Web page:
I grew up in the ’80s, so my Sesame Street episodes were laden with environmentalist zeal, internalized to such an extent that it still gives me a visceral stab of pain to see those plastic can rings discarded and uncut. I genuinely thought such things were illegal, well into my teens.

This naive, small-scale pang of concern scarcely scratches the surface of the real problem: that is, of massive global pollutants, in almost every form imaginable, residual and persistent, that break into smaller pieces but never, never, never dissolve back into the soil. To children, (and indeed the general public,) this was often framed as a problem with simple solutions — not an inevitable product of an industrial system that favors profits over Asking Tough Questions about the source of raw materials.

“Recycling has a frumpy, undesirable connotation,” agrees Alexander Groves, the artist half of the duo behind Studio Swine, an Anglo-Japanese design studio. “We’ve always been most interested in changing that perception.”

Studio Swine - GyrecraftNorth Pacific Gyre, 2015 – Sea plastic, green abalone shell, brass, rope, shackle
Studio Swine - Gyrecraft

 

Studio Swine neatly combines Groves’ artistic curiosity and architect Azusa Murakami’s structural wherewithal, with SWINE standing for:

Super
Wide
Interdisciplinary
New
Explorers

Groves and Murakami tackle gritty environmental issues in an equally gritty fashion. Using humble means and modest materials they create stunning art objects that cause the viewer to reexamine their own perceptions about material reuse. (Because how could something so undignified become something so refined?)

 

Studio Swine - Gyrecraft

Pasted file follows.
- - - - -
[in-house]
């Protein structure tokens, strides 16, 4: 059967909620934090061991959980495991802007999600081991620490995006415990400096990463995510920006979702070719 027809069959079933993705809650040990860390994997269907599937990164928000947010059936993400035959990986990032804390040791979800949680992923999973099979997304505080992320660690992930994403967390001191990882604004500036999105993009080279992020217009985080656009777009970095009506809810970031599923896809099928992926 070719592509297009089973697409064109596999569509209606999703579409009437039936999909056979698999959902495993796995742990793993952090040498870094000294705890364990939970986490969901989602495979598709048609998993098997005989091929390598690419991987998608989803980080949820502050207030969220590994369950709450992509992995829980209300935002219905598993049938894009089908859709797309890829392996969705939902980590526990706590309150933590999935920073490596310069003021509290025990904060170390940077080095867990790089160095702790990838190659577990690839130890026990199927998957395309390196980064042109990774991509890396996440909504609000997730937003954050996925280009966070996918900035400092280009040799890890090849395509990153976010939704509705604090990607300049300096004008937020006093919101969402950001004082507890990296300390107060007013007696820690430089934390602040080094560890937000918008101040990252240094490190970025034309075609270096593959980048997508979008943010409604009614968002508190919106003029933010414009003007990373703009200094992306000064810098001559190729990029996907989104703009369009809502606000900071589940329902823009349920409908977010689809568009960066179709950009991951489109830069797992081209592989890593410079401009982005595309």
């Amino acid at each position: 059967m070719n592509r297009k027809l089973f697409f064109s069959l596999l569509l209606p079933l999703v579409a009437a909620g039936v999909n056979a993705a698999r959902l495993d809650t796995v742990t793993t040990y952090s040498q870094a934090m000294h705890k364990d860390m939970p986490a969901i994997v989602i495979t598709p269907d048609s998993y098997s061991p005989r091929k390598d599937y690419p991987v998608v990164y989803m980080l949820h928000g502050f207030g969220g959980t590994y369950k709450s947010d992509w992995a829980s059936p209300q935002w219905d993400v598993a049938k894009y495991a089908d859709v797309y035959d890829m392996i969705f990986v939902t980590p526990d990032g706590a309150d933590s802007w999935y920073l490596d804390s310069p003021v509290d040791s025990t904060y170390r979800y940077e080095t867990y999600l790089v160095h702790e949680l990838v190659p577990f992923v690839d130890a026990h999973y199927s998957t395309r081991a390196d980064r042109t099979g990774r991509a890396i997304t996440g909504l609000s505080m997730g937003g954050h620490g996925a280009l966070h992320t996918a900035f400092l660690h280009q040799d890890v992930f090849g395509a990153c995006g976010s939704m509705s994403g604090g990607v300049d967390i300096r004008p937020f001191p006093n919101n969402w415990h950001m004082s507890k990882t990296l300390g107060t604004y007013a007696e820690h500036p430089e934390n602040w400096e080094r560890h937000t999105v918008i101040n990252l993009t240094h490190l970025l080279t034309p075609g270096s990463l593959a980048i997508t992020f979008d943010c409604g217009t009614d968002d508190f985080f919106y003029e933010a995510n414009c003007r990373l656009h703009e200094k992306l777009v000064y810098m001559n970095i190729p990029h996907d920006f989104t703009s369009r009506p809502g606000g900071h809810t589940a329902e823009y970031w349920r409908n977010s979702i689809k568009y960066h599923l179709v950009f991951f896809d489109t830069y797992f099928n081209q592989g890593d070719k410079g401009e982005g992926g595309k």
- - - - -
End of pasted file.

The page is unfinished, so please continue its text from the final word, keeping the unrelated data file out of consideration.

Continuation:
North Atlantic Gyre, 2015 – Sea plastic, reclaimed mahogany, rope, brass

 

Gyrecraft

Studio Swine - GyrecraftThe “explorers” part of the equation is an important component. For one of their recent collections, Gyrecraft, Groves and Murakami partnered with a research vessel which set sail through the North Atlantic Gyre, a thing I did not know existed until I came across their work. It — along with the swirling mass of debris that collects there, known as the “North Atlantic Garbage Patch” — has been the subject of a good deal of research since the late 70s, when scientists first discovered it and an analogous patch in the Pacific.

The garbage patch itself offers few visual cues from the surface, as exposure to the sun and seawater are apt to break the detritus down into tiny fragments. It’s hard to get a sense of how big the thing is, or how destructive it is — but my cursory explorations for this story lead to articles about the black-footed albatross population of Midway Atoll, whose chicks experience a high mortality rate from being fed shards of indigestible rubbish, as well as upsetting phrases like “plastic particles in their respiratory systems”.

“We really wanted to draw attention to the growing plastic problem,” Groves explains, as he describes the voyage.

 

Studio Swine – Gyrecraft Documentary

In addition to their fascinating sculptures, Studio Swine produce films about their explorations, which have themselves been screened via National Geographic and the Discovery Channel, and won them prestigious awards at film festivals, including Cannes.